Frontiers in Physiology 03/2014; 5:115. DOI:10.3389/fphys.2014.00115 · 3.53 Impact Factor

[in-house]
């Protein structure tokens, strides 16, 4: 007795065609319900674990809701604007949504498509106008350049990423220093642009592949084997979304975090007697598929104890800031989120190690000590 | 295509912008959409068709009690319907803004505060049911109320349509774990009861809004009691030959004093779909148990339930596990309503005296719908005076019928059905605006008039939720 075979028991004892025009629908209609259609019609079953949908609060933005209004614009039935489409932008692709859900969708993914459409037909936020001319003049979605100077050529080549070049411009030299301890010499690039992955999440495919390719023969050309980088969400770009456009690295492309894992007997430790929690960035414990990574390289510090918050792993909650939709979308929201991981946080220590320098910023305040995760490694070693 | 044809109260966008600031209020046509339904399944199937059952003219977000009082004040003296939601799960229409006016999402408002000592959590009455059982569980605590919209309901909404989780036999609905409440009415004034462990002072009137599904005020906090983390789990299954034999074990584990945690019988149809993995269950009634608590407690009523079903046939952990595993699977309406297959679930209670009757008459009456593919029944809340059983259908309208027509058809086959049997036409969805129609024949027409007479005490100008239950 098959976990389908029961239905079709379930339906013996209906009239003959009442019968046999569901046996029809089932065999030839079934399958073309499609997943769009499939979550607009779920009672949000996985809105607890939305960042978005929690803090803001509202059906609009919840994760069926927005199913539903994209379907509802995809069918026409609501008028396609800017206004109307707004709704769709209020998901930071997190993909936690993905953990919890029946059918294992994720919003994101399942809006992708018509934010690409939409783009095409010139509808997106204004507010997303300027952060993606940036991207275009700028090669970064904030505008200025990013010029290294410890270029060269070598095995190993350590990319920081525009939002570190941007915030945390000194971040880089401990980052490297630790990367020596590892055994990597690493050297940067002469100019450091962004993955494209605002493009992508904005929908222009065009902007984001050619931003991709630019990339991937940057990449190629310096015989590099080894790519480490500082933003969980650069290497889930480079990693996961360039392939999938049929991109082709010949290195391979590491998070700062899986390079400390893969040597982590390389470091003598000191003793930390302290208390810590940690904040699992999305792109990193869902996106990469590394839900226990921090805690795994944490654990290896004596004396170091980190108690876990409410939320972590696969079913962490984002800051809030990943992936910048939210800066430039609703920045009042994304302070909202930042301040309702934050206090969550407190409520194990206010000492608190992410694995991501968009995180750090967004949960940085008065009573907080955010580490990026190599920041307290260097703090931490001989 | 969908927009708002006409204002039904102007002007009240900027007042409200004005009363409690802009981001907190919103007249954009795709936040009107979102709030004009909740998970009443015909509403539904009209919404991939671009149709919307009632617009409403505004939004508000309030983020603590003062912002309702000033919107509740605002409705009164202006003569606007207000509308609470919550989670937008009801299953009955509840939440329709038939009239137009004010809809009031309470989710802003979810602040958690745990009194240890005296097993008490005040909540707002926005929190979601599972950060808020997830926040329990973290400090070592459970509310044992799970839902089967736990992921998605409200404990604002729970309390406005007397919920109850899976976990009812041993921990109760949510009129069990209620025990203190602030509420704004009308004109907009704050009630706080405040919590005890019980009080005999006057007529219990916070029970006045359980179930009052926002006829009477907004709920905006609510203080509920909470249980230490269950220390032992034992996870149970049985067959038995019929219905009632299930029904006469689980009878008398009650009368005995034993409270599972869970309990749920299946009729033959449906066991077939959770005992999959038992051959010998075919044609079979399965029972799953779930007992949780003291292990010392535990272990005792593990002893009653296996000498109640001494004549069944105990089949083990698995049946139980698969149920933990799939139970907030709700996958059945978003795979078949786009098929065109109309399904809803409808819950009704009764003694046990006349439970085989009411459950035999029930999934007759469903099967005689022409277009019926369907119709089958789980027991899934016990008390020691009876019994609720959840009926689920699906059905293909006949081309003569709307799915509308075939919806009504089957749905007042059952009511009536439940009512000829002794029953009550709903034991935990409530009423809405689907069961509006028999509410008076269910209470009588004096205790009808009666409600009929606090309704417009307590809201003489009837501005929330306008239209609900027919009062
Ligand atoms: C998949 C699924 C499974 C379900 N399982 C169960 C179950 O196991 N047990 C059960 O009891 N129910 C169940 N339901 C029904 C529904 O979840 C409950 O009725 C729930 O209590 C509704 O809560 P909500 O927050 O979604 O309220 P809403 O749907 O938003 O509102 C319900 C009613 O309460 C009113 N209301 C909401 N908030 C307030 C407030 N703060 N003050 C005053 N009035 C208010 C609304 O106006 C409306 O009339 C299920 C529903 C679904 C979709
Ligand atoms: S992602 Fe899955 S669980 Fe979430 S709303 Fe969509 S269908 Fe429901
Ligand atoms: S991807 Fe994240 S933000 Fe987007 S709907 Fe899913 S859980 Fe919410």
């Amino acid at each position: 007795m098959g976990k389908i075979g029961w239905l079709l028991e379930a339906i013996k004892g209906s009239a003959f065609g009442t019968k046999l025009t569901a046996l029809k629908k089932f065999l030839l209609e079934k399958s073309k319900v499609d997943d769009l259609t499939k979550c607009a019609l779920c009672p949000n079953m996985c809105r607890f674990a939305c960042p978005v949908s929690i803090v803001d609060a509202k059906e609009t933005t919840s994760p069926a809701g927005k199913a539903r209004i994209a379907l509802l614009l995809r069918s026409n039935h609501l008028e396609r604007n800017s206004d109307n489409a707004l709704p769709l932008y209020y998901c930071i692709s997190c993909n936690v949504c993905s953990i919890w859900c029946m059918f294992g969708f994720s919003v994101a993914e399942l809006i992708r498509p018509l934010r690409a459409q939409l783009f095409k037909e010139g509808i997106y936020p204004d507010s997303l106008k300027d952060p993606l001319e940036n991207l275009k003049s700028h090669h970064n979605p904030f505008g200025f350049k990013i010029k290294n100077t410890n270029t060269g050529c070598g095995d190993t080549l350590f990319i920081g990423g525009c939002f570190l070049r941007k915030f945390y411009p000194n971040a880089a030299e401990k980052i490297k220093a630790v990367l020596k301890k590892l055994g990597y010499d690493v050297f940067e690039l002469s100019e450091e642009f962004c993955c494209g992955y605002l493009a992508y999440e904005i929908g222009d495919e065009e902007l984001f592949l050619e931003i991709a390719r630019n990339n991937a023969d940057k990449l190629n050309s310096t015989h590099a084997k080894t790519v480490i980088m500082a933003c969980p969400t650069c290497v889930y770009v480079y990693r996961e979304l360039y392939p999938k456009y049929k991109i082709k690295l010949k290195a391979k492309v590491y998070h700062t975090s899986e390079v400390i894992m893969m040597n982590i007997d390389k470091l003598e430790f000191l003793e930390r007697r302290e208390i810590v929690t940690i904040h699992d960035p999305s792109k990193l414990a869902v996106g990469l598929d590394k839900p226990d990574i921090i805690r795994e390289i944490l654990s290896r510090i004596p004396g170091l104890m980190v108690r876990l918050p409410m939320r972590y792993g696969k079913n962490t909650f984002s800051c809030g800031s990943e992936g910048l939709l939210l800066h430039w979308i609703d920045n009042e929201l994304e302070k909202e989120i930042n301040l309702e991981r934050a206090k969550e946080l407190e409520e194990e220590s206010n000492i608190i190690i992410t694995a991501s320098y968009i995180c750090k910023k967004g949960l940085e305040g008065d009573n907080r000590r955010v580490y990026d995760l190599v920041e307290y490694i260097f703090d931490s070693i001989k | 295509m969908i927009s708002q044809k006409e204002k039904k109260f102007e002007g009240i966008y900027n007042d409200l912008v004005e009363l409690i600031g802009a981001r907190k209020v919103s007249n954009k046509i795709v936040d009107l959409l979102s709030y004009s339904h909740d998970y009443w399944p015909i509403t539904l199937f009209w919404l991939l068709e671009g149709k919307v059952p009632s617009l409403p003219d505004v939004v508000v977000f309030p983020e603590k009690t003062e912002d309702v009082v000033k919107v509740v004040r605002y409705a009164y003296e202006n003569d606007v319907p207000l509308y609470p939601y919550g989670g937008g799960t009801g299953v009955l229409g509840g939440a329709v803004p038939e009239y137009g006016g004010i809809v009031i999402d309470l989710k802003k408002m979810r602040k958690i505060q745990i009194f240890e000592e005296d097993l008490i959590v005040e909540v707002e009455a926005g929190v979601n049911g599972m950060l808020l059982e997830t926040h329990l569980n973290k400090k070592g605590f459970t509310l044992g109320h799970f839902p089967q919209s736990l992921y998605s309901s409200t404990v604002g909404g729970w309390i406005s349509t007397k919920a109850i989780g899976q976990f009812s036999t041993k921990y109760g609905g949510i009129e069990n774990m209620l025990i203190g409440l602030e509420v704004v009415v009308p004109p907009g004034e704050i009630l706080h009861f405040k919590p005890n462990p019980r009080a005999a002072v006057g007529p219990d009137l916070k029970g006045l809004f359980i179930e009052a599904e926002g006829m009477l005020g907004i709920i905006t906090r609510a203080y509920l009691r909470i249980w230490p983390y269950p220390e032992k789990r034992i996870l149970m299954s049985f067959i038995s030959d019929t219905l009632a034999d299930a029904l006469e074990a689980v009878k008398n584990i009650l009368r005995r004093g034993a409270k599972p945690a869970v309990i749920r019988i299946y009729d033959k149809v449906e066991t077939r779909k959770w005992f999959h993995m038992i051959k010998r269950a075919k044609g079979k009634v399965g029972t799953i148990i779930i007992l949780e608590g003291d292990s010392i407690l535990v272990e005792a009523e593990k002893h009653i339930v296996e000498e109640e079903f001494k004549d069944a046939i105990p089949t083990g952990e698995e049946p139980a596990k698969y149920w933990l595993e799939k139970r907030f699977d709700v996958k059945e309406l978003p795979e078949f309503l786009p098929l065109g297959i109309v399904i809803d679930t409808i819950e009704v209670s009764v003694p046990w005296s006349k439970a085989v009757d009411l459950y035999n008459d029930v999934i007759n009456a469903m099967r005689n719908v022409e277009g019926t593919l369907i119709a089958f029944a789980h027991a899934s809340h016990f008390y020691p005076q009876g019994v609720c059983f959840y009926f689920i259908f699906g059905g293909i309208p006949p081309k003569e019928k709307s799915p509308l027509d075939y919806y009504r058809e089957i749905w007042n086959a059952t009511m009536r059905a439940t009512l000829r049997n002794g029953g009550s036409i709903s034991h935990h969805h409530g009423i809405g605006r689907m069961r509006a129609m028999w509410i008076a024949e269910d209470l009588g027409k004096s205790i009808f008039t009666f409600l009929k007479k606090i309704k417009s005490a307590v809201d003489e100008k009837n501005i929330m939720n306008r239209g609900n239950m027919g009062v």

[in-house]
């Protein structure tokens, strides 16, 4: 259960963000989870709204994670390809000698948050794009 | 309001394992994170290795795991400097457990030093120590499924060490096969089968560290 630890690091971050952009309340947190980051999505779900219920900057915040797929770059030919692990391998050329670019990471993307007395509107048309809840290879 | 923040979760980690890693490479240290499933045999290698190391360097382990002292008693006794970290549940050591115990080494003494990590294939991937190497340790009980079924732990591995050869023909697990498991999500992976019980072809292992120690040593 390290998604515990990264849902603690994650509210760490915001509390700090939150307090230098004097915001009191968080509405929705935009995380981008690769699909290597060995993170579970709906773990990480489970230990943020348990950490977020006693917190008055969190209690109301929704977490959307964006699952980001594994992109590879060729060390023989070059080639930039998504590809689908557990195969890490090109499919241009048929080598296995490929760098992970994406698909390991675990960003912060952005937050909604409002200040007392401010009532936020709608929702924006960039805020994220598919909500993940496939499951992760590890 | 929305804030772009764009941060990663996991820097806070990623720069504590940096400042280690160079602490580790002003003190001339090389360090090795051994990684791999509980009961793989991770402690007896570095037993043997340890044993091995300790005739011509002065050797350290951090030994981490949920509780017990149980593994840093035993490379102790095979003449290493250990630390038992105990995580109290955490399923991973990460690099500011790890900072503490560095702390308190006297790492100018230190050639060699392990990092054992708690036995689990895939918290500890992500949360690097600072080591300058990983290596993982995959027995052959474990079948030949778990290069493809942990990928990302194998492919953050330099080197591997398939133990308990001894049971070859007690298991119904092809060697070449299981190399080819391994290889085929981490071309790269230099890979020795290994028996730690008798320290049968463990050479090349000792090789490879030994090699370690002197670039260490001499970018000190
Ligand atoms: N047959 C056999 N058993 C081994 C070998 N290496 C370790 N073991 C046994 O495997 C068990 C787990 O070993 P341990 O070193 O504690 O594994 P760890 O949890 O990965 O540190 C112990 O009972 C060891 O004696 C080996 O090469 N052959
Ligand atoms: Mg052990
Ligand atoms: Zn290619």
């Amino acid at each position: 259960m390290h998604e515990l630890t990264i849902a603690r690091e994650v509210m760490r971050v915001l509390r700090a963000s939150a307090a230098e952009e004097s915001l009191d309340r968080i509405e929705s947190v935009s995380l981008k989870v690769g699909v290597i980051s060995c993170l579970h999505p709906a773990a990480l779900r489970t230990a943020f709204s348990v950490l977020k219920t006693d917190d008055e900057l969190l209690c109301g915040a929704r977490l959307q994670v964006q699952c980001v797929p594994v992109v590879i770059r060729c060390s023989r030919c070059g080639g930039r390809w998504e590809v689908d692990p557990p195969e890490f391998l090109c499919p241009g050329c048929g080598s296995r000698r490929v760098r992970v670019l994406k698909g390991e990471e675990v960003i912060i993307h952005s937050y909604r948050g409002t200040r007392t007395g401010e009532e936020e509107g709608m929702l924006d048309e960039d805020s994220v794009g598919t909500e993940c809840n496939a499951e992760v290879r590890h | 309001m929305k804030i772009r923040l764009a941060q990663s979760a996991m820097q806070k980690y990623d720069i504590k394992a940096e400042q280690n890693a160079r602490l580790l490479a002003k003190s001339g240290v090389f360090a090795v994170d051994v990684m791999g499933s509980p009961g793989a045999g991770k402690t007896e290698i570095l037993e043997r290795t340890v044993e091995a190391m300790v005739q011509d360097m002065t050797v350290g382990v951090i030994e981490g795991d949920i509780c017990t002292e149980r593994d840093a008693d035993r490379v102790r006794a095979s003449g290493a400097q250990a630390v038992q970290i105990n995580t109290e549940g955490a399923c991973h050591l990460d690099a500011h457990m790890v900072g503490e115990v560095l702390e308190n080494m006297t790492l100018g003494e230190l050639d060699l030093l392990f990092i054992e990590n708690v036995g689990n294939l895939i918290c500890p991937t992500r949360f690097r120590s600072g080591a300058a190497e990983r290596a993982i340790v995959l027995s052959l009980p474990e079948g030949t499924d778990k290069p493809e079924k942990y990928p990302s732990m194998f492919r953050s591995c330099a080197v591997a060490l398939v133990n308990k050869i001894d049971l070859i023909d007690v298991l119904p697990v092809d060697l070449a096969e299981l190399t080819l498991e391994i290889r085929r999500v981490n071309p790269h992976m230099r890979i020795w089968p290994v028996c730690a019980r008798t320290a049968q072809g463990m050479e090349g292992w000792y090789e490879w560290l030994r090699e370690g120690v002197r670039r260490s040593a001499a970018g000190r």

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    ABSTRACT: Abstract Sprint exercise ability has been critical for survival. The remarkably high power output levels achieved during sprint exercise are achieved through strong activation of anaerobic, and to a lesser extent, aerobic energy supplying metabolic reactions, which generate reactive oxygen and nitrogen species (RONS). Sprint exercise may cause oxidative stress leading to muscle damage, particularly when performed in severe acute hypoxia. However, with training oxidative stress is reduced. Paradoxically, total plasma antioxidant capacity increases during the subsequent two hours after a short sprint due to the increase in plasma urate concentration. The RONS produced during and immediately after sprint exercise play a capital role in signalling the adaptive response to sprint. Antioxidant supplementation blunts the normal AMPKα and CaMKII phosphorylation in response to sprint exercise. However, under conditions of increased glycolytic energy turnover and muscle acidification, as during sprint exercise in severe acute hypoxia, AMPKα phosphorylation is also blunted. This indicates that an optimal level of RONS mediated stimulation is required for the normal signalling response to sprint exercise. Although RONS are implicated in fatigue, most studies convey that antioxidants do not enhance sprint performance in humans. Although currently controversial, it has been reported that antioxidant ingestion during training may jeopardize some of the beneficial adaptations to sprint training.